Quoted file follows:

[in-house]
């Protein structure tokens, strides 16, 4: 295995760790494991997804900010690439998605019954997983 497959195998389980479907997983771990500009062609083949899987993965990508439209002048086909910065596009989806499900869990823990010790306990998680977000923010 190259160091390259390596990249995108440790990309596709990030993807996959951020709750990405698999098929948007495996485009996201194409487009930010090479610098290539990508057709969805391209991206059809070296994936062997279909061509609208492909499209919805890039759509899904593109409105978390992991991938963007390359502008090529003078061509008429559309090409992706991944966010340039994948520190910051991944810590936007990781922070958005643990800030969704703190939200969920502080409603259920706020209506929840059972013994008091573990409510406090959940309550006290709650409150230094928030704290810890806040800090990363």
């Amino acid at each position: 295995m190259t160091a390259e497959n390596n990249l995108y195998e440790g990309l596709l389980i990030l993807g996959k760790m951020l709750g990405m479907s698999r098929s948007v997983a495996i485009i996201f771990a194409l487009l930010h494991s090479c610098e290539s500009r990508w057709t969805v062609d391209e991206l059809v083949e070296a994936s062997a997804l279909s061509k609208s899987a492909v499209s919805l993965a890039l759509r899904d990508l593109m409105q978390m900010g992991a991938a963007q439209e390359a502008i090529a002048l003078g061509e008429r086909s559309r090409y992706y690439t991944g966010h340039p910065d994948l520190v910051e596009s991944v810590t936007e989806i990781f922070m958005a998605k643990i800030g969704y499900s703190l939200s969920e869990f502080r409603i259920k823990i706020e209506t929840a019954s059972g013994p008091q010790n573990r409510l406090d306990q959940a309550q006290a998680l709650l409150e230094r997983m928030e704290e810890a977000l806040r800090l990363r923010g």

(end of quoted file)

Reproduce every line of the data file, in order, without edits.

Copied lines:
[in-house]
């Protein structure tokens, strides 16, 4: 295995760790494991997804900010690439998605019954997983 497959195998389980479907997983771990500009062609083949899987993965990508439209002048086909910065596009989806499900869990823990010790306990998680977000923010 190259160091390259390596990249995108440790990309596709990030993807996959951020709750990405698999098929948007495996485009996201194409487009930010090479610098290539990508057709969805391209991206059809070296994936062997279909061509609208492909499209919805890039759509899904593109409105978390992991991938963007390359502008090529003078061509008429559309090409992706991944966010340039994948520190910051991944810590936007990781922070958005643990800030969704703190939200969920502080409603259920706020209506929840059972013994008091573990409510406090959940309550006290709650409150230094928030704290810890806040800090990363």
């Amino acid at each position: 295995m190259t160091a390259e497959n390596n990249l995108y195998e440790g990309l596709l389980i990030l993807g996959k760790m951020l709750g990405m479907s698999r098929s948007v997983a495996i485009i996201f771990a194409l487009l930010h494991s090479c610098e290539s500009r990508w057709t969805v062609d391209e991206l059809v083949e070296a994936s062997a997804l279909s061509k609208s899987a492909v499209s919805l993965a890039l759509r899904d990508l593109m409105q978390m900010g992991a991938a963007q439209e390359a502008i090529a002048l003078g061509e008429r086909s559309r090409y992706y690439t991944g966010h340039p910065d994948l520190v910051e596009s991944v810590t936007e989806i990781f922070m958005a998605k643990i800030g969704y499900s703190l939200s969920e869990f502080r409603i259920k823990i706020e209506t929840a019954s059972g013994p008091q010790n573990r409510l406090d306990q959940a309550q006290a998680l709650l409150e230094r997983m928030e704290e810890a977000l806040r800090l990363r923010g």